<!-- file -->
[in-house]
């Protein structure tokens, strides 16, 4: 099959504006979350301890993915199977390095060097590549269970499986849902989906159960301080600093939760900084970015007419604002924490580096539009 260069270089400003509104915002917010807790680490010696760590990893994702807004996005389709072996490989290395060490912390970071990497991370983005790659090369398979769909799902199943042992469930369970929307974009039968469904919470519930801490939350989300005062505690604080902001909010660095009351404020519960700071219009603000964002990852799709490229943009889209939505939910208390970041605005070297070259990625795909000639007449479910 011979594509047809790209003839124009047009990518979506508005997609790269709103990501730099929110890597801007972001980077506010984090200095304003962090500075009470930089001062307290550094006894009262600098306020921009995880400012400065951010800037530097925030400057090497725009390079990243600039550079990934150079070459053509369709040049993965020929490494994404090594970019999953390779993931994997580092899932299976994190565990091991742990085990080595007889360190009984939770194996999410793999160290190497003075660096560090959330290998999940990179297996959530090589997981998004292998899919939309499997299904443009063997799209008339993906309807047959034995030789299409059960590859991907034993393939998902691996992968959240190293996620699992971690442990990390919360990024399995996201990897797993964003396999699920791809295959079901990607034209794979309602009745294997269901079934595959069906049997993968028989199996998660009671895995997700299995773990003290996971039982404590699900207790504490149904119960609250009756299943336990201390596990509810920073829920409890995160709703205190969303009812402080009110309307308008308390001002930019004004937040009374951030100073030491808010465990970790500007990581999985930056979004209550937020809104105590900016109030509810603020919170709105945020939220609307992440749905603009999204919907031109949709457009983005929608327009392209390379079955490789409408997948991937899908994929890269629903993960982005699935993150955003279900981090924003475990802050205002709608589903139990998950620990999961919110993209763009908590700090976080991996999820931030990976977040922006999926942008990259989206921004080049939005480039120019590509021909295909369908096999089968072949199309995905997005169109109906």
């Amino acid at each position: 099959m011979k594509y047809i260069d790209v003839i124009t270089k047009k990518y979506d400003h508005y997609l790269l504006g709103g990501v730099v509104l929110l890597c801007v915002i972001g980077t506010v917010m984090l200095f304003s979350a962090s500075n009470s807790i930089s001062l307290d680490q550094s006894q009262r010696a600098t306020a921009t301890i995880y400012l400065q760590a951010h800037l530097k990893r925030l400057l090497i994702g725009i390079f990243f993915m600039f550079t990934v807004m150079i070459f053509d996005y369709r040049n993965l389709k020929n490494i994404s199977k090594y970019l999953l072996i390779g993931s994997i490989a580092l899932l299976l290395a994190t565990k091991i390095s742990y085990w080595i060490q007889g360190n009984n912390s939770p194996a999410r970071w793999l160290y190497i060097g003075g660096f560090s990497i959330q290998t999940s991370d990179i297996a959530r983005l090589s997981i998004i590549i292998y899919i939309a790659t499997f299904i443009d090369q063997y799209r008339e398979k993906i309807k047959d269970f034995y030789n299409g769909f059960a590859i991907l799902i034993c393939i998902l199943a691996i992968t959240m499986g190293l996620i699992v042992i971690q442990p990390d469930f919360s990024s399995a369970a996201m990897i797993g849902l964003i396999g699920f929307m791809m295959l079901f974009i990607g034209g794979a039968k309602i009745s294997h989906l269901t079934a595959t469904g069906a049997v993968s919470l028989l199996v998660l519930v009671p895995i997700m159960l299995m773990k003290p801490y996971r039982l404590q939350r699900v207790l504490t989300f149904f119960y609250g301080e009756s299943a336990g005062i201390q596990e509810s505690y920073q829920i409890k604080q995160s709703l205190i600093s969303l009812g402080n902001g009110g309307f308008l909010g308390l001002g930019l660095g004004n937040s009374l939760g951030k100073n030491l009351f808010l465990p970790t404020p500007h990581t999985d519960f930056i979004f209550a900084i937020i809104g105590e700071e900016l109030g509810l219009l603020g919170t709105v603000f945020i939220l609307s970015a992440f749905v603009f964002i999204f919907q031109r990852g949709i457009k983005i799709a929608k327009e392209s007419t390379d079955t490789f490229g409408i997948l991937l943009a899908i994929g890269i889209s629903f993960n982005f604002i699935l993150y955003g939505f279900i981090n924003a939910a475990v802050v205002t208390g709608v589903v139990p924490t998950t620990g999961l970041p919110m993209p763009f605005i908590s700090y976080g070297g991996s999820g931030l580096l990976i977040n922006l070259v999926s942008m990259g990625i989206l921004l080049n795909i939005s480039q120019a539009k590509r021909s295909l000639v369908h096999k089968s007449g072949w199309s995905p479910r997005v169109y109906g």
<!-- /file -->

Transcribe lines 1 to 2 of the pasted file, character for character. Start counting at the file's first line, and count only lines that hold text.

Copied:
[in-house]
């Protein structure tokens, strides 16, 4: 099959504006979350301890993915199977390095060097590549269970499986849902989906159960301080600093939760900084970015007419604002924490580096539009 260069270089400003509104915002917010807790680490010696760590990893994702807004996005389709072996490989290395060490912390970071990497991370983005790659090369398979769909799902199943042992469930369970929307974009039968469904919470519930801490939350989300005062505690604080902001909010660095009351404020519960700071219009603000964002990852799709490229943009889209939505939910208390970041605005070297070259990625795909000639007449479910 011979594509047809790209003839124009047009990518979506508005997609790269709103990501730099929110890597801007972001980077506010984090200095304003962090500075009470930089001062307290550094006894009262600098306020921009995880400012400065951010800037530097925030400057090497725009390079990243600039550079990934150079070459053509369709040049993965020929490494994404090594970019999953390779993931994997580092899932299976994190565990091991742990085990080595007889360190009984939770194996999410793999160290190497003075660096560090959330290998999940990179297996959530090589997981998004292998899919939309499997299904443009063997799209008339993906309807047959034995030789299409059960590859991907034993393939998902691996992968959240190293996620699992971690442990990390919360990024399995996201990897797993964003396999699920791809295959079901990607034209794979309602009745294997269901079934595959069906049997993968028989199996998660009671895995997700299995773990003290996971039982404590699900207790504490149904119960609250009756299943336990201390596990509810920073829920409890995160709703205190969303009812402080009110309307308008308390001002930019004004937040009374951030100073030491808010465990970790500007990581999985930056979004209550937020809104105590900016109030509810603020919170709105945020939220609307992440749905603009999204919907031109949709457009983005929608327009392209390379079955490789409408997948991937899908994929890269629903993960982005699935993150955003279900981090924003475990802050205002709608589903139990998950620990999961919110993209763009908590700090976080991996999820931030990976977040922006999926942008990259989206921004080049939005480039120019590509021909295909369908096999089968072949199309995905997005169109109906």